PNC Broadway Across America
When Mufasa explained the “circle of life” to Simba in 1994, Disney created a classic moment in American cinema. The Lion King is among the most beloved animated films of all time. Who would have guessed that the Broadway version would become such a hit, garnering as much as if not more attention than the flick? Originally created by Julie Taymor — with music by Elton John, Tim Rice and Hans Zimmer — Disney’s The Lion King is a feast of visual imagery, from the brilliant body puppets to the breathtaking set pieces. This professional touring production, brought to Pittsburgh by PNC Broadway Across America, will undoubtedly sell out.
[Benedum Center, 237 Seventh St., downtown; 412/456-4800, trustarts.org]
Pittsburgh Irish & Classical Theatre
Grave-digging was never glamorous, but Mick Dowd has a particularly grim trade: He moves the interred corpses closer together, making room for fresher dead. As we soon discover, Mick is burying more than bodies, and the villagers start to wonder whether he might have had something to do with his wife’s death. On paper, A Skull in Connemara might seem macabre, but leave it to Michael McDonagh, Ireland’s most iconoclastic playwright, to turn this premise into a jaw-dropping comedy. Pittsburgh Irish & Classical Theatre has staged some superlative McDonagh productions, and the company is bound to do this Pittsburgh premiere justice.
[Henry Heymann Theatre, Stephen Foster Memorial, Oakland; 412/561-6000, picttheatre.org]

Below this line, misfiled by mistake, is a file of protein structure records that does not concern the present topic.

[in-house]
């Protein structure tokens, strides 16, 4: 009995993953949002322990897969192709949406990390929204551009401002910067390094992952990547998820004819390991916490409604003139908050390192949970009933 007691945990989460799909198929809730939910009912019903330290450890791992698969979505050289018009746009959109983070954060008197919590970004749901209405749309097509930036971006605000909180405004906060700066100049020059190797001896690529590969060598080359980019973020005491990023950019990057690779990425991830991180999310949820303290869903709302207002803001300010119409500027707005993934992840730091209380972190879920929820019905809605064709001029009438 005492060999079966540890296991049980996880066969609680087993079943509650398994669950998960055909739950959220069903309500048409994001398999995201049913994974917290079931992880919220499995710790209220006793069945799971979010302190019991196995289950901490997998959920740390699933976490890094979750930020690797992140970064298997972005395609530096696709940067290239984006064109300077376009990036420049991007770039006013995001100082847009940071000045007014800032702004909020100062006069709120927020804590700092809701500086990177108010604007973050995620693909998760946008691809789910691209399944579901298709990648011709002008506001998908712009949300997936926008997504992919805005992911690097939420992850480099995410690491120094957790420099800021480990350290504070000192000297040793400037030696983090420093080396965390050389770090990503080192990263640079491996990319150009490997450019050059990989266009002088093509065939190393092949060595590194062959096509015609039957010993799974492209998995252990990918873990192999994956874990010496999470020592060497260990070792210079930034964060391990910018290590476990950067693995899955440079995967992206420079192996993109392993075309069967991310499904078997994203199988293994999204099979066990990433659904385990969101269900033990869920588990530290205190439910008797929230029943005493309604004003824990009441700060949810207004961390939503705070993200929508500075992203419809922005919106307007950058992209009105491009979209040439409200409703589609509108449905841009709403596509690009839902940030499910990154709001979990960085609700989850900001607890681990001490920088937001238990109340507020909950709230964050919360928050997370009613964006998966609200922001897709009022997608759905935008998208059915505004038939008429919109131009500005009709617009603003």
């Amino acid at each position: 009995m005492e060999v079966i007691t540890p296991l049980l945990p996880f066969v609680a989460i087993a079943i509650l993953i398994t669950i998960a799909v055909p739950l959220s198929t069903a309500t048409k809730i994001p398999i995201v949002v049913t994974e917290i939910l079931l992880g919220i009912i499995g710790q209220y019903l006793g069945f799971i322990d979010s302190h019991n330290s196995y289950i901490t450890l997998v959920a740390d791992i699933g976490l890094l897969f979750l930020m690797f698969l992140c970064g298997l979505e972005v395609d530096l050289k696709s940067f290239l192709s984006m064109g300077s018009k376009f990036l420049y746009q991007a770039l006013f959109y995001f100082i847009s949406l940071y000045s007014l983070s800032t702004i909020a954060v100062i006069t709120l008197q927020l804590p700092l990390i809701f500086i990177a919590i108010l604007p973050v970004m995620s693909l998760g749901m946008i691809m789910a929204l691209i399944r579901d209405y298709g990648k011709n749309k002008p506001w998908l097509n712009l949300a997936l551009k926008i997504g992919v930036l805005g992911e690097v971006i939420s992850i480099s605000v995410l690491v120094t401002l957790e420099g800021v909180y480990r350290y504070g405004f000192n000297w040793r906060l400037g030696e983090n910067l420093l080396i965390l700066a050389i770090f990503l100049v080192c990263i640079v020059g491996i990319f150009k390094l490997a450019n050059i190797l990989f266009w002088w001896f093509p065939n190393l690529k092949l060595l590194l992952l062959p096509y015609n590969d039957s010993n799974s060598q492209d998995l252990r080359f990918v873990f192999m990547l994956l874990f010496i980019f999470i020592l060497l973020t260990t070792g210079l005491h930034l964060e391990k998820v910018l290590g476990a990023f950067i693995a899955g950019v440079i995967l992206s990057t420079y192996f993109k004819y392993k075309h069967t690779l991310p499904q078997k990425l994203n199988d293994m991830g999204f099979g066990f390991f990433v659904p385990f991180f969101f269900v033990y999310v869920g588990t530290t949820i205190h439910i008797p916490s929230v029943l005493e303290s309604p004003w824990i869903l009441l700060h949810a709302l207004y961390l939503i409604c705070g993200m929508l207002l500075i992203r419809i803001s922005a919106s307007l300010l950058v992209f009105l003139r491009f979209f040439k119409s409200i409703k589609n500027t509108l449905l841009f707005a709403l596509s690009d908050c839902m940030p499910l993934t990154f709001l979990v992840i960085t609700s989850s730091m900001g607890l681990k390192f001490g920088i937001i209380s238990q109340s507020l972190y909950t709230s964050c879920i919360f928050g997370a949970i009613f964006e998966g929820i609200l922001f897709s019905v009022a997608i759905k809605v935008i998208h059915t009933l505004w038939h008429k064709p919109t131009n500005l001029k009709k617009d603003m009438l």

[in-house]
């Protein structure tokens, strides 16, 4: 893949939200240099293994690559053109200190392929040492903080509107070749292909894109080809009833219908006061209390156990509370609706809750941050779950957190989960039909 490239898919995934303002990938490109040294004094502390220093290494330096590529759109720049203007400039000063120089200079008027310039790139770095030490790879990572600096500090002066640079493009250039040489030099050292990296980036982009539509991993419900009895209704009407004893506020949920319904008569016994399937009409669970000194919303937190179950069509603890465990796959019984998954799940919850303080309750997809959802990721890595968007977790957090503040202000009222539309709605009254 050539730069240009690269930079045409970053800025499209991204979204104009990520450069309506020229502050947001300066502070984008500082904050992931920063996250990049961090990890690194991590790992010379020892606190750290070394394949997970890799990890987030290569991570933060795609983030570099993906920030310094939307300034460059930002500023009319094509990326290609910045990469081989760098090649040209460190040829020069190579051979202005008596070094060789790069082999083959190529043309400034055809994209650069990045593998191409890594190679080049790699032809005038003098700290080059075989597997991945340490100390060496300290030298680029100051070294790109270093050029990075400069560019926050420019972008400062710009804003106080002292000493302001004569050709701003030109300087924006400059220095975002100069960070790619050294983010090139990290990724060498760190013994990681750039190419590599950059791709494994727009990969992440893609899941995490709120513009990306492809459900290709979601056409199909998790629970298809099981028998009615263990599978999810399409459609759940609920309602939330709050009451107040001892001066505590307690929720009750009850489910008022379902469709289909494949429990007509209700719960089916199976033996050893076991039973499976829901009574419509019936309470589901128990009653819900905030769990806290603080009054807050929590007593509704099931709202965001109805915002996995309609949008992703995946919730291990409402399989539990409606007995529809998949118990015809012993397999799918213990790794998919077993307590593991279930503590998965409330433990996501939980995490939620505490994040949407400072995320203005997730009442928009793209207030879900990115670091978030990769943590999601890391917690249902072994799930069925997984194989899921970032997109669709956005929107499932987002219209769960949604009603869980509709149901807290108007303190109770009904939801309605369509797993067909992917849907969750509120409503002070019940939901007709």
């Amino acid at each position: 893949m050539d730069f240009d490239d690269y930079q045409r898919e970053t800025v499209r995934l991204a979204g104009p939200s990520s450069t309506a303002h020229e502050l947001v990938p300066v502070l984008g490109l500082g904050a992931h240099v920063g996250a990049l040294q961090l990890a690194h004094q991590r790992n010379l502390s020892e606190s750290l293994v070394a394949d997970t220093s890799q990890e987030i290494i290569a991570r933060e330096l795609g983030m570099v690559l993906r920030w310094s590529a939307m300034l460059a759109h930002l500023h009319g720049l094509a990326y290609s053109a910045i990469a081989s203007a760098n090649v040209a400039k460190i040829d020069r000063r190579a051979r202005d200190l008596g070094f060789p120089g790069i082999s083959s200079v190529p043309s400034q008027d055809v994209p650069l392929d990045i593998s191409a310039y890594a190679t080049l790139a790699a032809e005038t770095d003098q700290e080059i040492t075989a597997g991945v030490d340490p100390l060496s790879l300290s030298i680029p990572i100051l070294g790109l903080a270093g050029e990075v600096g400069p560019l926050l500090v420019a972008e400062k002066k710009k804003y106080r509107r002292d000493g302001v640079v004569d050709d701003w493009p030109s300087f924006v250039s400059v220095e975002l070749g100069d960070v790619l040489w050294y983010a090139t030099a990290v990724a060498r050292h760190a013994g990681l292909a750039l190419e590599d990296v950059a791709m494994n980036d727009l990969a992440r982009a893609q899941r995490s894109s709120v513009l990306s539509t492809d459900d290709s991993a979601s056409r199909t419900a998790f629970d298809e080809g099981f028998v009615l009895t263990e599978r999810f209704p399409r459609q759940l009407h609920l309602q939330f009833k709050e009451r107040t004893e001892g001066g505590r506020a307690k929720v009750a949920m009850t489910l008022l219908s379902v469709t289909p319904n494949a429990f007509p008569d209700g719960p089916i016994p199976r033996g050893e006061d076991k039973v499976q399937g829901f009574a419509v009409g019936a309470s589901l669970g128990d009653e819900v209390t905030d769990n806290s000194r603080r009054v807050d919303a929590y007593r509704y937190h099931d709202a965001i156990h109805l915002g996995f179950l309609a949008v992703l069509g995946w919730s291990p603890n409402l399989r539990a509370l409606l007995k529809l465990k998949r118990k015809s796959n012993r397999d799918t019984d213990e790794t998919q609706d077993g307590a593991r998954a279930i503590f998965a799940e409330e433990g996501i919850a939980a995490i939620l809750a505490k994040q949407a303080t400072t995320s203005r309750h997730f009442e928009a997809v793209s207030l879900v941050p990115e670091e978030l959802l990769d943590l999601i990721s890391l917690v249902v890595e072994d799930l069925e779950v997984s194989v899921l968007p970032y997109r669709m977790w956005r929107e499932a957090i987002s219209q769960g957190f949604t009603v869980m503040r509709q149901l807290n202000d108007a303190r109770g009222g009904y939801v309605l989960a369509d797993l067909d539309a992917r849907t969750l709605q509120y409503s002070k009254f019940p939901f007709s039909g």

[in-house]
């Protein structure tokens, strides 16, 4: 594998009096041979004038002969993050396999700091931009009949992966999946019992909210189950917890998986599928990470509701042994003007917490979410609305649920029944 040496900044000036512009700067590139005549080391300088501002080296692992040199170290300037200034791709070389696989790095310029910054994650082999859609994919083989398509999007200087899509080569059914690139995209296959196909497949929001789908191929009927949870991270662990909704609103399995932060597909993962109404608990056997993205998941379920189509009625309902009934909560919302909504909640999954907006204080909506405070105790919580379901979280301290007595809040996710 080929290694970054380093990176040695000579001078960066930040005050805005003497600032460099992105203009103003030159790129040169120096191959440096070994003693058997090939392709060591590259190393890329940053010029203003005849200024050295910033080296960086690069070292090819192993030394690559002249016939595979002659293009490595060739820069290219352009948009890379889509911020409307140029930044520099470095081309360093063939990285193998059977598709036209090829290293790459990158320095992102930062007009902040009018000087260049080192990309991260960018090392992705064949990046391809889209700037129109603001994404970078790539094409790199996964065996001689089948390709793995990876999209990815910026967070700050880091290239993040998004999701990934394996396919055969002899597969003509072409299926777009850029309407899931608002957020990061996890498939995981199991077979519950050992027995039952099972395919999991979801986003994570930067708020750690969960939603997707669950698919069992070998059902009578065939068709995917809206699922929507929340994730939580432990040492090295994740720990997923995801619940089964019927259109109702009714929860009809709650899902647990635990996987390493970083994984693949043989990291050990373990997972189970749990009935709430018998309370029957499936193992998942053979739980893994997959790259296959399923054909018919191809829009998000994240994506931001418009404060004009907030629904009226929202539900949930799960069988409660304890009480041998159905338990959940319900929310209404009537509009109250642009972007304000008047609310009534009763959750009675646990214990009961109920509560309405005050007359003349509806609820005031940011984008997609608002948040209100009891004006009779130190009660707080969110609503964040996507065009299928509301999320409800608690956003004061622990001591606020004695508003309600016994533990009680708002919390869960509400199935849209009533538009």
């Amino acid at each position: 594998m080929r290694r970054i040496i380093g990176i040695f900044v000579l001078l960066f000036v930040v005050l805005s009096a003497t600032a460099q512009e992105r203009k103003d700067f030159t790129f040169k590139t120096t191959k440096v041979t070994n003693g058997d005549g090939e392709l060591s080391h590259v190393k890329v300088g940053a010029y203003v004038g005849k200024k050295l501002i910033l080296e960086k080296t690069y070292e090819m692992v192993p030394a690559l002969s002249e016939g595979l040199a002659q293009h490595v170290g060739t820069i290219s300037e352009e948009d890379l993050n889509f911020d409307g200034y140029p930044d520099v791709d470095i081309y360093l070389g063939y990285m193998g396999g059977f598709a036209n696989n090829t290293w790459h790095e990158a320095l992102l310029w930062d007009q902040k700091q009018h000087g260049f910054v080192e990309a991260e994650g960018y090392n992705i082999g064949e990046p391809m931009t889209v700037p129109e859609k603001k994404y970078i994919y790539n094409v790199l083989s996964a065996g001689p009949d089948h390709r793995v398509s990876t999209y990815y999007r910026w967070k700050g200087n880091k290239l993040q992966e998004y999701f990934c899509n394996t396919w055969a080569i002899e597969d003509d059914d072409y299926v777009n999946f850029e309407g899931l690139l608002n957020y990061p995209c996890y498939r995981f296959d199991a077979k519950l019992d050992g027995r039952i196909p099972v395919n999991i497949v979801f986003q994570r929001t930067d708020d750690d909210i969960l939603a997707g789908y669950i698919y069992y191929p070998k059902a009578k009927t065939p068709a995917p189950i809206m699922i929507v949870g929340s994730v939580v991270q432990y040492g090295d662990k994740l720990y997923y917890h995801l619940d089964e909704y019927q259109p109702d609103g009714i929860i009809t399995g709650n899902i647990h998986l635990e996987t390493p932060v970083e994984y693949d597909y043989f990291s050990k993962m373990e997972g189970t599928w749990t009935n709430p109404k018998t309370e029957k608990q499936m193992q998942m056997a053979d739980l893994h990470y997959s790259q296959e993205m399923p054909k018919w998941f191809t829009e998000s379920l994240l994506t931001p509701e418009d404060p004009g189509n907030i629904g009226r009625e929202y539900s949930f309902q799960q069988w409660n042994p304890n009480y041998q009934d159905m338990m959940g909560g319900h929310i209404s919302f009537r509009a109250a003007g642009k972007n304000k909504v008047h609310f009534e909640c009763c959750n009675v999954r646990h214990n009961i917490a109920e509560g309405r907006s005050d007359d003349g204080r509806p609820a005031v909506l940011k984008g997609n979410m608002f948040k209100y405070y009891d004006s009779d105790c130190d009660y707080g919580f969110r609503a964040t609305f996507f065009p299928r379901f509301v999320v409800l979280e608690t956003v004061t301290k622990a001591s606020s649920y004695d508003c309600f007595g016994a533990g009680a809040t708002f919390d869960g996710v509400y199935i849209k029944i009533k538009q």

Through Oct. 13
Primal man was dirty and unshaven, and he slept in a subterranean lair. He loved sports (such as hunting mastodons), he ate with his hands and he chased women with clubs. Who says modern man has evolved? Defending the Caveman is Rob Becker’s one-man show about the tiffs between the sexes, presented by a guy who hasn’t changed since the Pleistocene. Punchy, raunchy and full of harmless jabs, Caveman is like a cross between stand-up comedy and The Flintstones.
[Cabaret at Theater Square, 655 Penn Ave., downtown; 412/456-6666, pittsburghclo.org]
The Theatre Factory
Sept. 20-Oct. 6
“Life is a cabaret!” That was the tagline for Cabaret, the grim 1966 musical by John Kander and Fred Ebb, inspired by Christopher Isherwood’s book. Is it really so? Cliff Bradshaw is a struggling writer stuck in Weimar-era Berlin, and he endures a rough relationship with English cabaret star Sally Bowles. The Kit Kat Klub is already a pretty vulgar place, but things get messy when the Nazis begin taking over.
[Cavitt Avenue and Third Street, Trafford; 412/374-9200, thetheatrefactory.com]
by Karen Dacko
Gia T. Presents
Improvisation specialist Gia Cacalano and her international cast assemble for the second part of The Frequency of Structure and Flow (2013); it expands on material developed in the earlier work, which debuted in March. The 60-minute production features live electronic accompaniment, film and an original light installation.